Love your enemies, Part 2

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(Mes amis francophone, désolé mais nous sommes en vacances et je ne veux pas embêter Mme pour travailler sur mes traductions. Pendant nos vacances mon blog sera sans une traduction française.)

My last post spoke of the three movies I saw on my flight from Paris to Philadelphia, “Last Vegas”, “Philomena” and “Saving Mr. Banks”. The focus of my post was on Saving Mr. Banks but as I was concluding my post I realized a common point between the three movies. I am going to begin with the conclusion of my last post and continue developing it. And this theme is perfect for my monthly Bloggers for Peace post! https://bloggers4peace.wordpress.com/

All three movies touched on the theme of forgiveness and loving your enemies. Maybe it’s just a coincidence but as Albert Einstein said, “Coincidence is God’s way of remaining anonymous.”

And as I have continued thinking about this in the past two days I was struck how much a book I am reading fits into this theme.

A few months ago I was going on the web site of an on-line British book store. They had a special 24 hour sale when every half an hour they put a different book on sale at a low price. Let me reassure you that I didn’t stay in front of my computer for 24 hours but only when I was home and not doing anything else. At one point I clicked on ‘Special offers’ on their web page and then clicked on the spirituality section.

Among the books I saw “God In All Things” by Gerard W. Hughes. Gerard W. Hughes was a name I had never heard of but the description sounded interesting and the price was low so I thought, “Why not?”

The book arrived, and as I had other things I was already reading, I put it aside. Recently I started reading it and realized that Mr. Hughes is a Jesuit priest who sees spirituality as the realization of God being present in the individual and allowing oneself to be a channel for God to touch others through us.

I also came to realize that he was a Catholic Jesuit priest who has been active in movements for peace and justice for many years. For Father Hughes there can be no spirituality without peace and justice as God is, above all, compassion, peace and justice.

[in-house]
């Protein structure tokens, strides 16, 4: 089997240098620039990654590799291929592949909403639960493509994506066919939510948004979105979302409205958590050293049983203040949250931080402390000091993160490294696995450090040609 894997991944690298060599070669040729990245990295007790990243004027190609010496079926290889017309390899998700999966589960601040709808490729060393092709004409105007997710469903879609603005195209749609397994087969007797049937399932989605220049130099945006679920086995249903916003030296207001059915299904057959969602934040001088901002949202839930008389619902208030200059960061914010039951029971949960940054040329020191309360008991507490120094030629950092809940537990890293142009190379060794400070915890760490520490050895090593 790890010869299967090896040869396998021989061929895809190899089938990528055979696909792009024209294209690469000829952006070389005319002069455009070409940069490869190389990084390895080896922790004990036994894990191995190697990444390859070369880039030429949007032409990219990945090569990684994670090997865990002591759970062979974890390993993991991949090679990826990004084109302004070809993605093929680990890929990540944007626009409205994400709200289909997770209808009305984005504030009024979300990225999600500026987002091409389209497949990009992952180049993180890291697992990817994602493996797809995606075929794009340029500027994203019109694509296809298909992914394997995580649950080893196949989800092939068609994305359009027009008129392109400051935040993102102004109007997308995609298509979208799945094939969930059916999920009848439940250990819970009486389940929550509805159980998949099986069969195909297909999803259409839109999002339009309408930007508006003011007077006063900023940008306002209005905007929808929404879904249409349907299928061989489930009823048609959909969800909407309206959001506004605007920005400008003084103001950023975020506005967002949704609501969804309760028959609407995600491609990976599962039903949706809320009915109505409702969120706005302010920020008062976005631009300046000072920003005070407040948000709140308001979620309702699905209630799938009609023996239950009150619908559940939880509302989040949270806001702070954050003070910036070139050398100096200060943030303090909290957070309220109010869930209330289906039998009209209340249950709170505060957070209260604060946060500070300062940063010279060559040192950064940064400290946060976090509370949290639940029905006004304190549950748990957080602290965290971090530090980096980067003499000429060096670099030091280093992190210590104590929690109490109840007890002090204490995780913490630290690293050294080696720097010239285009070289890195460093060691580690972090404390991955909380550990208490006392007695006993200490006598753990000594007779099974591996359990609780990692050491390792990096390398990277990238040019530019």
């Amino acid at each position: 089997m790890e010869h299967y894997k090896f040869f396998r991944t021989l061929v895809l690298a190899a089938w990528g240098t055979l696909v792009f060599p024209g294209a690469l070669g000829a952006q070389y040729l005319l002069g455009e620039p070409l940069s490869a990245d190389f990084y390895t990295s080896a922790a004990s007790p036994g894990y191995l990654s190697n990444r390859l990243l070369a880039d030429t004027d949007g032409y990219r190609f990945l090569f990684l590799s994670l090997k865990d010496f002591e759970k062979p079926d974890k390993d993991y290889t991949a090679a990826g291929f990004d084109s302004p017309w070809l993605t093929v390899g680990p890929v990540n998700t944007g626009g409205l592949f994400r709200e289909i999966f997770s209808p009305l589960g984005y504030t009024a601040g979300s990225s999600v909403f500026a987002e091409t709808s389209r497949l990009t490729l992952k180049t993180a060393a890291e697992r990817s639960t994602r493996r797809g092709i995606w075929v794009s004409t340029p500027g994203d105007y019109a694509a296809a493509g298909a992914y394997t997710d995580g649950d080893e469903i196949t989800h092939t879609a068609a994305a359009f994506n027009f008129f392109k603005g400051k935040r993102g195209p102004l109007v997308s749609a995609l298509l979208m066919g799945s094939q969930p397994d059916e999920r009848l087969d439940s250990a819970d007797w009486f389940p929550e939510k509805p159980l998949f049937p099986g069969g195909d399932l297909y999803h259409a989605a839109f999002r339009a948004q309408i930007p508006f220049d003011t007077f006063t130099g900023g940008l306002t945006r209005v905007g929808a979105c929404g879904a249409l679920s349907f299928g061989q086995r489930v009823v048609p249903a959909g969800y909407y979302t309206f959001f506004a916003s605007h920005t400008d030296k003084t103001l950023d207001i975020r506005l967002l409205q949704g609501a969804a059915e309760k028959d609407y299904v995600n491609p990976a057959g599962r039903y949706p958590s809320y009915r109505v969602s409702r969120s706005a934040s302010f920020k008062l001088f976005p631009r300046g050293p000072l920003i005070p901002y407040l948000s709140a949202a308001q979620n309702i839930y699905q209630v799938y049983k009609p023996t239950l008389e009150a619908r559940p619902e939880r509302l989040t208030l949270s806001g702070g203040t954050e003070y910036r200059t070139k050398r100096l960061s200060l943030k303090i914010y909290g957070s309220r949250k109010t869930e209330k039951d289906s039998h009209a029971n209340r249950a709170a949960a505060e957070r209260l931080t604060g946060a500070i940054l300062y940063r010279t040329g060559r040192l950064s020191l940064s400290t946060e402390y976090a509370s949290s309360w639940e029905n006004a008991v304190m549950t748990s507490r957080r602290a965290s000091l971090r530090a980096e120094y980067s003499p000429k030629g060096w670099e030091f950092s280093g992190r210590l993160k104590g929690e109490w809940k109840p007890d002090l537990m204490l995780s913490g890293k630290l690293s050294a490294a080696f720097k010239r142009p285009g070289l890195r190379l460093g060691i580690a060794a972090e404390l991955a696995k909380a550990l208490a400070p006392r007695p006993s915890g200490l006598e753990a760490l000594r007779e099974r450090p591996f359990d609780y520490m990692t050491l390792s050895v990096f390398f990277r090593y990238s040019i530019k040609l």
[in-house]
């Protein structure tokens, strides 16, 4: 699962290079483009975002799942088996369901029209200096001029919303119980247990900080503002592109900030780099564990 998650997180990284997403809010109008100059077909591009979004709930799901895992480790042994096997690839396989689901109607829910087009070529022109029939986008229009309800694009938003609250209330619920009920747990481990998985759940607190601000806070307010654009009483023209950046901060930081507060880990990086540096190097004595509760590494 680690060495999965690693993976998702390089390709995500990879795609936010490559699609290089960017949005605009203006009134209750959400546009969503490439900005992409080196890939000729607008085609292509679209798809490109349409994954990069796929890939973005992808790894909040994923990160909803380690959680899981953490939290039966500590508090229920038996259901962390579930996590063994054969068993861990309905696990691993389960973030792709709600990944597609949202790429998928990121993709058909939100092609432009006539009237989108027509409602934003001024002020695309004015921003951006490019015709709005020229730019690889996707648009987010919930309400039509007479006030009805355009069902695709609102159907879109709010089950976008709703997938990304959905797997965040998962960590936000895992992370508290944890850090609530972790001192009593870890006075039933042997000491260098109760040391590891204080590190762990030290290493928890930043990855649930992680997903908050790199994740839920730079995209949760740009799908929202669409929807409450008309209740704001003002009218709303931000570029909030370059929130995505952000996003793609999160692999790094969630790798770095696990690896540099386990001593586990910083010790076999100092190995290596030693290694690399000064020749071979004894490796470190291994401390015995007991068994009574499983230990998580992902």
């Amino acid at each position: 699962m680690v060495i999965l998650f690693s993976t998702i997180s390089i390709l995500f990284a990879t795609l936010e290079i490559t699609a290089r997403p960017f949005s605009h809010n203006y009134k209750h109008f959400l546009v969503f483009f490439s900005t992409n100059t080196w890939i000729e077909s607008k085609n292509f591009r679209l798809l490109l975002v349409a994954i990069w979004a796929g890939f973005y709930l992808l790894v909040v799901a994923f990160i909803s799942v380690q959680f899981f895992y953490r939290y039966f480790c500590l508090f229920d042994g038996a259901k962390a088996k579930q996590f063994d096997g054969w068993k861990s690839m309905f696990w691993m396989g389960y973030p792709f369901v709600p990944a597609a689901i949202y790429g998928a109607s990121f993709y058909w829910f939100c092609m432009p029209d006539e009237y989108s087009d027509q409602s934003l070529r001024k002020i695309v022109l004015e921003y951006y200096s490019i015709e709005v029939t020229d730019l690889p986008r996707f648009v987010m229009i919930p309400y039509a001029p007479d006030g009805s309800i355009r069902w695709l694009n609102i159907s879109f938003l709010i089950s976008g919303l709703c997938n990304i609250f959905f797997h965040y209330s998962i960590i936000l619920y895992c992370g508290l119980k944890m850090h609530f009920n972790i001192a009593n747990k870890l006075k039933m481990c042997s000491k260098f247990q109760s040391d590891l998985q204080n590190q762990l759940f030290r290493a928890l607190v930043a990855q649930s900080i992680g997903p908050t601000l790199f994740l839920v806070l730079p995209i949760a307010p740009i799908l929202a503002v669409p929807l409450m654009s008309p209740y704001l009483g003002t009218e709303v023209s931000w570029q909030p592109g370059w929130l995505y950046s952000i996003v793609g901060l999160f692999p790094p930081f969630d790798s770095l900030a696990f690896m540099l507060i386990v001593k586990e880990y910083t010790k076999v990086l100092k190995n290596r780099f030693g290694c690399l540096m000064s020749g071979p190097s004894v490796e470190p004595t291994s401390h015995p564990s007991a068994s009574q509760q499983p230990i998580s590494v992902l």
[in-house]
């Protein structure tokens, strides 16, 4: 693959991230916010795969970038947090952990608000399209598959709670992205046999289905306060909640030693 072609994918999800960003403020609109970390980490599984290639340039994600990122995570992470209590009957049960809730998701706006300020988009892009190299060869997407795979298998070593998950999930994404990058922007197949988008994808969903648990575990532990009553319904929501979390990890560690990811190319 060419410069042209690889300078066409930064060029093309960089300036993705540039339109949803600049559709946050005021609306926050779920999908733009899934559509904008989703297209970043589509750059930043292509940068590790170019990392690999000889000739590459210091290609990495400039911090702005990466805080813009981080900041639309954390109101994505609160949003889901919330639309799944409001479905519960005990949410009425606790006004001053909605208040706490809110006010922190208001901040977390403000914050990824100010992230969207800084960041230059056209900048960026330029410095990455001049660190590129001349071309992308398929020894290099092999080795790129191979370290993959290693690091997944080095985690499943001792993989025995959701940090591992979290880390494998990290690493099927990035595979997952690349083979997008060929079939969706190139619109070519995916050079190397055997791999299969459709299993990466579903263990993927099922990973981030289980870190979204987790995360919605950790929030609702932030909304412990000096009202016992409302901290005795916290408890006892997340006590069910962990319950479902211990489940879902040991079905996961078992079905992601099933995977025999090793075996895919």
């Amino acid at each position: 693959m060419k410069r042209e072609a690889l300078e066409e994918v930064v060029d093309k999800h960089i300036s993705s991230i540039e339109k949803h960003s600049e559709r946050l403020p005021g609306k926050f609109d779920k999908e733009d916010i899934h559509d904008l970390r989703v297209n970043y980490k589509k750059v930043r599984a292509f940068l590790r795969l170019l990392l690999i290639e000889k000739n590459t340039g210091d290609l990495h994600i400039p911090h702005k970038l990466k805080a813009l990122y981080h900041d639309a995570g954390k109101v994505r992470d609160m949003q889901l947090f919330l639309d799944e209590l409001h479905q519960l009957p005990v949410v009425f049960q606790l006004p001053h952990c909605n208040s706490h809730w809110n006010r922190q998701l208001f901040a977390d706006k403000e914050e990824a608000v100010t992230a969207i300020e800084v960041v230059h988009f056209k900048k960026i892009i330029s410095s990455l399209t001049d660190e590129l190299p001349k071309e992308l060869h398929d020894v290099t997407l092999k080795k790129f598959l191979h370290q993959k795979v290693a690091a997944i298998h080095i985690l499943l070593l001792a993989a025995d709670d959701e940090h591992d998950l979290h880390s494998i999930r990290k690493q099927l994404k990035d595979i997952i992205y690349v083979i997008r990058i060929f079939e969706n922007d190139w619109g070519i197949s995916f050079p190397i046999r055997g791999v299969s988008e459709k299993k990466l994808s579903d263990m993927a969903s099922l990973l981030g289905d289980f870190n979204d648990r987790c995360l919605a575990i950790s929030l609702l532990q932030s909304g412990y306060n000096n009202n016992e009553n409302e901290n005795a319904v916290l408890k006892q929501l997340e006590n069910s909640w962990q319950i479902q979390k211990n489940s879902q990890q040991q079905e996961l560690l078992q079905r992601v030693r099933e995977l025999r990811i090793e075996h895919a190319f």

For Father Hughes the key for successfully working for peace and justice is to use non-violence to put the aggressor in a position to make him realize how his behavior is wrong.

For those who launch violent protests at G8 meetings he suggests a change of strategy. Rather than violent protest, which costs a lot of money to organize and put into place and often leaves the public with a negative image of the protesters, take that money and have the leaders of eight poor countries invite the G8 leaders to come spend a week with poor people of those countries.

Father Hughes was more than happy to work with anyone concerned by peace and justice regardless of religion or lack of religion. He found them surprisingly open to spirituality as they had the base of peace and justice in their lives, making it easier for them to respond to God.

I found myself reacting to his words sometimes thinking, “It’s too simplistic” or “He accepts groups working for peace and justice who advocated violence.” But isn’t that simply me looking for ways to avoid what he is saying?

I must say that his idea of non-violence comes across as very well thought out and solidly based on a vision that it is what Jesus taught us with the Sermon on the Mount.

He gives a wonderful explanation about how Jesus’ guidance to turn the other cheek if someone hits you, to give your cloak if someone takes your tunic and to walk two miles if someone forces you to walk one ,were designed to put the aggressor in a difficult situation based on the traditions and customs of that time.

The very base of that teaching is to love your enemies enough to let them hurt you in a way that will enable them to understand their error or to help society recognize their error.

For anyone interested in the causes of peace or justice I do recommend this book, God In All Things by Gerard W. Hughes.

Yes, it is indeed quite the coincidence that the three movies I saw on the plane and the book I’m reading all touch on the same idea, loving your enemies and forgiving them.

 

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